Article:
The best way to learn premier exercise and nutrition programming is to study the best in action. And the best way to do that is to buy their consumer-faced books.
I say this for two reasons:
1. There aren’t many books specifically made for trainers that teach programming. Those that do exist and are thorough enough to be good are usually pretty dull reads. This is one reason why I advise all trainers to purchase books geared towards consumers.
2. You’ve probably become skilled at training one or two types of clients. Publishing houses like Rodale, which operates Men’s Health amongst others, have done decades of research into the imagery, symbolism, and words that make these consumers tick. So you’ll learn the programming and nutrition for your clients, which you may already know, but you’ll also learn how to communicate it in a way that matters to them. That’s the power of buying consumer books.
Today I’m doing a rare book review. I’ve been looking forward to the release of the Lean Muscle Diet by Alan Aragon and Lou Schuler for some time and, after reading it last weekend, I suggest all trainers buy it for their professional library.
But First: The One Major Problem With Far Too Many Consumer Fitness Books
In order for a book to create enough of a stir and convince enough people to buy it in order to make publishing viable, it’s often required that the writer / publisher put a spin or create an angle.
Some popular angles that are currently in vogue right now are things like:
- If it Fits Your Macros (IFYM)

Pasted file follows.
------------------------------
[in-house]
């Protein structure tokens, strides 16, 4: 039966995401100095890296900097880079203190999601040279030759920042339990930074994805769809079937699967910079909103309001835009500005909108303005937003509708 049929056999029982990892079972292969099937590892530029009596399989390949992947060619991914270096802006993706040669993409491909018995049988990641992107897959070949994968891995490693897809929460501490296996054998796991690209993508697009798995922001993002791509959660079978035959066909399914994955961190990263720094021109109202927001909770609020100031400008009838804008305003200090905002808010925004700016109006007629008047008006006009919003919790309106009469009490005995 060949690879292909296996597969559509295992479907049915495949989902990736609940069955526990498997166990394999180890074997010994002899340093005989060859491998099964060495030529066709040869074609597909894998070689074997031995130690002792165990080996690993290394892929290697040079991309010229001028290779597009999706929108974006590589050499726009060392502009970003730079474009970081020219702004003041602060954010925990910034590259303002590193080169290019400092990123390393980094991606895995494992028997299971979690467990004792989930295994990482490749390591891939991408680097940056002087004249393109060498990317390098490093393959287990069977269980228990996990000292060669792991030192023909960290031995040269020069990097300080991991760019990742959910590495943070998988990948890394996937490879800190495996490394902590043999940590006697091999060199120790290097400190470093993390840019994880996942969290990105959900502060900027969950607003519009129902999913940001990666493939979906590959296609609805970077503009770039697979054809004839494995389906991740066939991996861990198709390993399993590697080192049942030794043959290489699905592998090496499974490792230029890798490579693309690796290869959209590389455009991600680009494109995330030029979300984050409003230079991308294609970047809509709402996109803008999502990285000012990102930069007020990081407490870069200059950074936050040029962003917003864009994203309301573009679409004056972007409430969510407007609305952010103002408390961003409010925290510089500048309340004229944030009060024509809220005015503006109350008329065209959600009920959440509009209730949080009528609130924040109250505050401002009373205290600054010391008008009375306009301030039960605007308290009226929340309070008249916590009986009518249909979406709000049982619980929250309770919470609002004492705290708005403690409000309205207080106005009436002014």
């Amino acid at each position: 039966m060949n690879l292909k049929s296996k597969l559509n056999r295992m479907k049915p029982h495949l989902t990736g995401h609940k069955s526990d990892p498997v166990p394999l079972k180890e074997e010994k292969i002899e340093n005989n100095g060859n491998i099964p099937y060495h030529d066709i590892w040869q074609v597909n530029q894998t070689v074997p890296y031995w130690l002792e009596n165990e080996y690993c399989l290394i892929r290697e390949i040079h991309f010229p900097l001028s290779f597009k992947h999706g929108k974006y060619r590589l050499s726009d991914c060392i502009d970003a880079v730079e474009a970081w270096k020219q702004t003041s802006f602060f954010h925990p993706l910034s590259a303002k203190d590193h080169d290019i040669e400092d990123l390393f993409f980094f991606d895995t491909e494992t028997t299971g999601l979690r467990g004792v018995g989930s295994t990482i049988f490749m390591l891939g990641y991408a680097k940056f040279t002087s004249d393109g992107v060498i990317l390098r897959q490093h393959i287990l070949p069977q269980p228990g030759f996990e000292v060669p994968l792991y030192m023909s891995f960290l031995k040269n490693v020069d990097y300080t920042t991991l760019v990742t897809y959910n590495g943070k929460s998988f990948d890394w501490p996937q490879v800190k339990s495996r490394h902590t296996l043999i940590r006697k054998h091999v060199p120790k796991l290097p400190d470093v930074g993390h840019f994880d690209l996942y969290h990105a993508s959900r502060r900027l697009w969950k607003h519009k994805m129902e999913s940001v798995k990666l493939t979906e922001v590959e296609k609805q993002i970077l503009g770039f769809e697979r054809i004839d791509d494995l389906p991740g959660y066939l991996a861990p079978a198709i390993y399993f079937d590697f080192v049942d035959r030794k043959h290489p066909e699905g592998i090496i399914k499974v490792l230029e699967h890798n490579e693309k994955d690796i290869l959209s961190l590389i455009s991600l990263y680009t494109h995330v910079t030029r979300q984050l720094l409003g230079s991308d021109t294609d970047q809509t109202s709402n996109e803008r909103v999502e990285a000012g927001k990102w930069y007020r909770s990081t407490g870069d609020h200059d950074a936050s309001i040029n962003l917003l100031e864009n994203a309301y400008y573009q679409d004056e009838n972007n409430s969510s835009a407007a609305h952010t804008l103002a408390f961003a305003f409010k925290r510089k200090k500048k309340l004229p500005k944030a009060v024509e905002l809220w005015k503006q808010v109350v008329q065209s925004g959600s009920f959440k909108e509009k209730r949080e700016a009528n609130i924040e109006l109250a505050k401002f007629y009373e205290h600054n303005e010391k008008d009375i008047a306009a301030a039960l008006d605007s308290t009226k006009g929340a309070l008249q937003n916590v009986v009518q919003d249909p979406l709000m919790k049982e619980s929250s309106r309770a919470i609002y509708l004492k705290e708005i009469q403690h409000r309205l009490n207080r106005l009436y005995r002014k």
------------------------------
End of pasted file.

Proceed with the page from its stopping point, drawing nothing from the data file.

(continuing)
- The Bulletproof Diet
- And a host of others ranging from Atkins to South Beach to Veganism.
All of them have valid points. As discussed in the Lean Muscle Diet by Alan Aragon and Lou Schuler, none of these angles are necessarily wrong.
The problem is that when a consumer-faced book is built around an angle, the author and publishers are forced to protect that angle. The result is cherry-picked research and recommendations that don’t seem to come with the best of intentions.
Don’t get me wrong, there are loads of exceptional books for personal trainers but seeking them out and validating their claims can be a full-time job.
Why I Really Like the Lean Muscle Diet Book
First, a disclosure. I get nothing for writing this review aside from a few bucks from Amazon if you do buy the book through any links embedded here.
That said, Lou has been a friend and mentor for a few years. So much so that he wrote the forward for my next book, due out in February, but I don’t want to get off track. Alan is also a friend and they were nice enough to send me an early copy with no strings attached.
I’ll break down what I like about the book into a few points.
1. They break down what everybody is saying and basically show how it’s the same thing.
As mentioned above, if a book or brand is built around an angle then it forces the creator to protect that angle. Any real scientist will have a hypothesis based upon best evidence at the time as well. But the difference is this: If proven wrong that scientist will spin on a fucking dime, admit that he or she was wrong, and begin spreading the correct advice.
What Lou Schuler and Alan Aragon break it down to are two things: 1) You must create an imbalance between calories you take in and calories that you expand, and 2) if you want to build more muscle than you have now, you need to get strong.
Obviously they get into much more nuanced detail on both of the above two points in the books.
2. You get both a science and history lesson.